But now, instead of just an observation that sounds like observations being made today, the fake quote is supposed to demonstrate that people (implicitly scientists) have been making alarmist and unsupported claims for decades with obvious implications. This is pretty low by any standards.
The article with the fake quote has done the rounds of most of the major contrarian sites – including the GWPF, right-wing leaning local papers (Provo, UT), magazines (Quadrant in Australia, Canada Free Press) and blogs (eg. Small dead animals). The only pseudo-sceptic blog that doesn’t appear to have used it is WUWT! (though it has come up in comments). This is all despite some people noting that the last line was fake (at least as early as April 2011). Some of the mentions even link to the Snopes article (which doesn’t mention the fake last line) as proof that their version (with the fake quote) is authentic.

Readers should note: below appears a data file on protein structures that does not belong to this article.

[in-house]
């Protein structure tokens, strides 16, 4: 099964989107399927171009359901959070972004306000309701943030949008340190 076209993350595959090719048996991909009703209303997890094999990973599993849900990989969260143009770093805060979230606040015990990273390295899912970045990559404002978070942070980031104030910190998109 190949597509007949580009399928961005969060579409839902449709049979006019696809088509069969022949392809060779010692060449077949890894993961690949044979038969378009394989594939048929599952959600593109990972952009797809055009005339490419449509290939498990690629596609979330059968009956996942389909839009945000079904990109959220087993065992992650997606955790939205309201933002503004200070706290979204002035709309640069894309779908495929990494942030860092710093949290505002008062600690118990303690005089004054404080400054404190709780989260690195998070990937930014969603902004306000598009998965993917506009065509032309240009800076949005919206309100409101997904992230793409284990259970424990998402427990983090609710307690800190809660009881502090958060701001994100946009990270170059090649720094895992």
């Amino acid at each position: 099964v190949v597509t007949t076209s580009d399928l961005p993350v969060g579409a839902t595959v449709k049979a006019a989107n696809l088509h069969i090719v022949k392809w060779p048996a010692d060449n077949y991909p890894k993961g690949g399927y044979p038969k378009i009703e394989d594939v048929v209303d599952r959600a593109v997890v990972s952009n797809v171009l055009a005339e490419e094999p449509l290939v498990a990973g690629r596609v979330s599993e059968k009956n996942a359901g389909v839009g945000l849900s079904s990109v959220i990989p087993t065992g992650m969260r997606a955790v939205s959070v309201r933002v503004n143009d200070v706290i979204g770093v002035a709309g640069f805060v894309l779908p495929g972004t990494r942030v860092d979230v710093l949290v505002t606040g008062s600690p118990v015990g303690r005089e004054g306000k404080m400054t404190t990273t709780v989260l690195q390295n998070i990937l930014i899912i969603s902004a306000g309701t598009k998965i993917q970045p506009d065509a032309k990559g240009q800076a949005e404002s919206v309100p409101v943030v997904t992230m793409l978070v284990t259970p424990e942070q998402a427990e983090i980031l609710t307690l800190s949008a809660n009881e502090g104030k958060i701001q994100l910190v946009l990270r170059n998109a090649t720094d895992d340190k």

So we have a situation where something real and actually interesting is found in the archives, it gets misrepresented as a ‘gotcha’ talking point, but someone thinks it can be made ‘better’ and so adds a fake last line to sex it up. Now with twitter, with its short quotes, some contrarians only quote the fakery. And thus a completely false talking point is created out of the whole cloth.
Unfortunately, this is not unusual.
Comparing 1922 and now
To understand why the original story is actually interesting, we need a little context. Estimates of Arctic sea ice go back to the 19th Century from fishing vessels and explorers though obviously they have got better in recent decades because of the satellite coverage. The IPCC AR5 report (Figure 4.3) shows a compilation of sea ice extent from HadISST1 (which is being updated as we speak), but it is clear enough for our purposes: